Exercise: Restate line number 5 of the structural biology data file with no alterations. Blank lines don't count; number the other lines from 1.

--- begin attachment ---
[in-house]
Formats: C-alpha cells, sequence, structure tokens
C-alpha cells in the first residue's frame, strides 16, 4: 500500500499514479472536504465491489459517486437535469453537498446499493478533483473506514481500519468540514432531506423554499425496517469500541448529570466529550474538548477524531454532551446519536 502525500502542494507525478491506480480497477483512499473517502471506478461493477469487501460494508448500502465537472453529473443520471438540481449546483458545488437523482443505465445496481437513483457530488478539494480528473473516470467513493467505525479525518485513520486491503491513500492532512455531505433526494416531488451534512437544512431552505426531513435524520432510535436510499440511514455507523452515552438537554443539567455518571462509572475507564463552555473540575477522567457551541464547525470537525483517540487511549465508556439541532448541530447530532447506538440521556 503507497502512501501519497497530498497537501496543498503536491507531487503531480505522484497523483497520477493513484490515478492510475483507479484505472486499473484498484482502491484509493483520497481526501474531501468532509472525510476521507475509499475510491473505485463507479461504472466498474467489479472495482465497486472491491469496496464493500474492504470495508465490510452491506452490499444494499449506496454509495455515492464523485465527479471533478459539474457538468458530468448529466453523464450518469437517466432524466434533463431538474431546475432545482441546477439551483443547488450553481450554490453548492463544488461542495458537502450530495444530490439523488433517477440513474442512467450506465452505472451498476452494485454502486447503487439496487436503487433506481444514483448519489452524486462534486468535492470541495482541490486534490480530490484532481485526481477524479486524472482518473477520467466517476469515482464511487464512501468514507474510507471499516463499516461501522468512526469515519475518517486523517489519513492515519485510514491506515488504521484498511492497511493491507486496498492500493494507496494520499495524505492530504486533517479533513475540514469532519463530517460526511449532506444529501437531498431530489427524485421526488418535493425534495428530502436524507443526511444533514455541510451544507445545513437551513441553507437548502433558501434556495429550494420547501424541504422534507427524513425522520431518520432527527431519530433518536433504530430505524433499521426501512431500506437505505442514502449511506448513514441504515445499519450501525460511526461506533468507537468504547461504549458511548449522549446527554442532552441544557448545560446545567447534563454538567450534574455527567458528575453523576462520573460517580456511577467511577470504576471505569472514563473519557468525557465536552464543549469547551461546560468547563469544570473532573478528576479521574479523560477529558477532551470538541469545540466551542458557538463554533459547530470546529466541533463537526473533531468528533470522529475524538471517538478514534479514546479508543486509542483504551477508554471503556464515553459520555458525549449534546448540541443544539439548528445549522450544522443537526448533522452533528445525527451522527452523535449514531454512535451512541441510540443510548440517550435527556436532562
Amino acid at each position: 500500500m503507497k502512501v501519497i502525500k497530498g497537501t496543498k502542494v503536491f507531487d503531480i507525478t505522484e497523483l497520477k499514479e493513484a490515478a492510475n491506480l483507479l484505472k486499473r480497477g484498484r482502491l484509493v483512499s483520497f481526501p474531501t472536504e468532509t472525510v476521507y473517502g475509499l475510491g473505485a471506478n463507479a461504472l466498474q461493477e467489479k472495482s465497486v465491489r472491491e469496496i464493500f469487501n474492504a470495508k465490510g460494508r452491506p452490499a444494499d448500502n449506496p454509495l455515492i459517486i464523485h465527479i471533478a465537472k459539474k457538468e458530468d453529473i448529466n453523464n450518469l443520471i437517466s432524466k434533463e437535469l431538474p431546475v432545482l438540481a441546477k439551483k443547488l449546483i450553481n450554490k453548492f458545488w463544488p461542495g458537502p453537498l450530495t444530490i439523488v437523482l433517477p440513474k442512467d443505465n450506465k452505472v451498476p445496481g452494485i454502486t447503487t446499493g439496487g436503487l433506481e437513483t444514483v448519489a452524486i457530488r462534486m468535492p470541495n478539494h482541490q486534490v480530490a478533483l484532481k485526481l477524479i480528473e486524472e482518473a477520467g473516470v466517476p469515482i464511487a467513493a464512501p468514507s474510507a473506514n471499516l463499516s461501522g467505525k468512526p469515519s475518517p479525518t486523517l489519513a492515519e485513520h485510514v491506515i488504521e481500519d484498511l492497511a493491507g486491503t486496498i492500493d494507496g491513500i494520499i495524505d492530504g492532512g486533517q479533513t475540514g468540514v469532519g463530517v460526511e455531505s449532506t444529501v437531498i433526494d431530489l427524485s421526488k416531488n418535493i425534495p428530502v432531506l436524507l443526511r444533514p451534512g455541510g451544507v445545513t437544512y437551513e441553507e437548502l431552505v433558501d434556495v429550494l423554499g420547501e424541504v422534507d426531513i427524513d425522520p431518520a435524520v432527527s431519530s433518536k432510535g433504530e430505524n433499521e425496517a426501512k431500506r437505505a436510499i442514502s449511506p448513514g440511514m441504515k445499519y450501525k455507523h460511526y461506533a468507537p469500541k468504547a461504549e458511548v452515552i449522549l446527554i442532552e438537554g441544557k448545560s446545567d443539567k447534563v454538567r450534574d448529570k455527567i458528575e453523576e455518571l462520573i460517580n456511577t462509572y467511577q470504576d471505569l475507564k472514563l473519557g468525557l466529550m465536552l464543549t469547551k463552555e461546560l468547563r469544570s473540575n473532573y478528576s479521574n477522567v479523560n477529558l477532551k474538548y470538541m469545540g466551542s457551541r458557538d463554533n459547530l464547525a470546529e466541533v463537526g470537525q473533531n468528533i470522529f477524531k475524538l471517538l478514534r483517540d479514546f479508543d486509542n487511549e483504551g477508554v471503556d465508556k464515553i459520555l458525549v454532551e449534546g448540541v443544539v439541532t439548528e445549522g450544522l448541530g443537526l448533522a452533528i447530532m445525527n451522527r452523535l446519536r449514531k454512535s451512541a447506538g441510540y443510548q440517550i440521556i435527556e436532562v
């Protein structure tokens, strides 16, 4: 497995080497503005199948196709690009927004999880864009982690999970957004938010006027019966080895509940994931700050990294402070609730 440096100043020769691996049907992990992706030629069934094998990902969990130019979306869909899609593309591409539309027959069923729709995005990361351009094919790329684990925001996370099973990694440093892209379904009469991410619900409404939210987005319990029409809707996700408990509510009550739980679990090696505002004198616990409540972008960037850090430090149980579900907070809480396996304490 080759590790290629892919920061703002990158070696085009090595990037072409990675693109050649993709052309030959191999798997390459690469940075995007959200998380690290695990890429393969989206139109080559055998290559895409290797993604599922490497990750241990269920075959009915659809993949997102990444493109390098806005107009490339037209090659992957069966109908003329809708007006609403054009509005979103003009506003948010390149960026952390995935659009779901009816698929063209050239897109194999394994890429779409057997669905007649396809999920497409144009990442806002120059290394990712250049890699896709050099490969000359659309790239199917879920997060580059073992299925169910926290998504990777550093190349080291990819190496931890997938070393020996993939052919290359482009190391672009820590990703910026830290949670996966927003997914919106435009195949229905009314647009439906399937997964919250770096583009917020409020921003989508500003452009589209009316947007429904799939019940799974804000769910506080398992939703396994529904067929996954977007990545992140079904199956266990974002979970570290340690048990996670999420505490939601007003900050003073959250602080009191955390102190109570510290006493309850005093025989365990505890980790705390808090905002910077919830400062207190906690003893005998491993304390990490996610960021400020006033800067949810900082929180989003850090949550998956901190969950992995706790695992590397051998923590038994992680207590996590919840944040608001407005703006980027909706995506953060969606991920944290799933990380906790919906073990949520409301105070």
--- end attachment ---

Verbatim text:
């Protein structure tokens, strides 16, 4: 497995080497503005199948196709690009927004999880864009982690999970957004938010006027019966080895509940994931700050990294402070609730 440096100043020769691996049907992990992706030629069934094998990902969990130019979306869909899609593309591409539309027959069923729709995005990361351009094919790329684990925001996370099973990694440093892209379904009469991410619900409404939210987005319990029409809707996700408990509510009550739980679990090696505002004198616990409540972008960037850090430090149980579900907070809480396996304490 080759590790290629892919920061703002990158070696085009090595990037072409990675693109050649993709052309030959191999798997390459690469940075995007959200998380690290695990890429393969989206139109080559055998290559895409290797993604599922490497990750241990269920075959009915659809993949997102990444493109390098806005107009490339037209090659992957069966109908003329809708007006609403054009509005979103003009506003948010390149960026952390995935659009779901009816698929063209050239897109194999394994890429779409057997669905007649396809999920497409144009990442806002120059290394990712250049890699896709050099490969000359659309790239199917879920997060580059073992299925169910926290998504990777550093190349080291990819190496931890997938070393020996993939052919290359482009190391672009820590990703910026830290949670996966927003997914919106435009195949229905009314647009439906399937997964919250770096583009917020409020921003989508500003452009589209009316947007429904799939019940799974804000769910506080398992939703396994529904067929996954977007990545992140079904199956266990974002979970570290340690048990996670999420505490939601007003900050003073959250602080009191955390102190109570510290006493309850005093025989365990505890980790705390808090905002910077919830400062207190906690003893005998491993304390990490996610960021400020006033800067949810900082929180989003850090949550998956901190969950992995706790695992590397051998923590038994992680207590996590919840944040608001407005703006980027909706995506953060969606991920944290799933990380906790919906073990949520409301105070």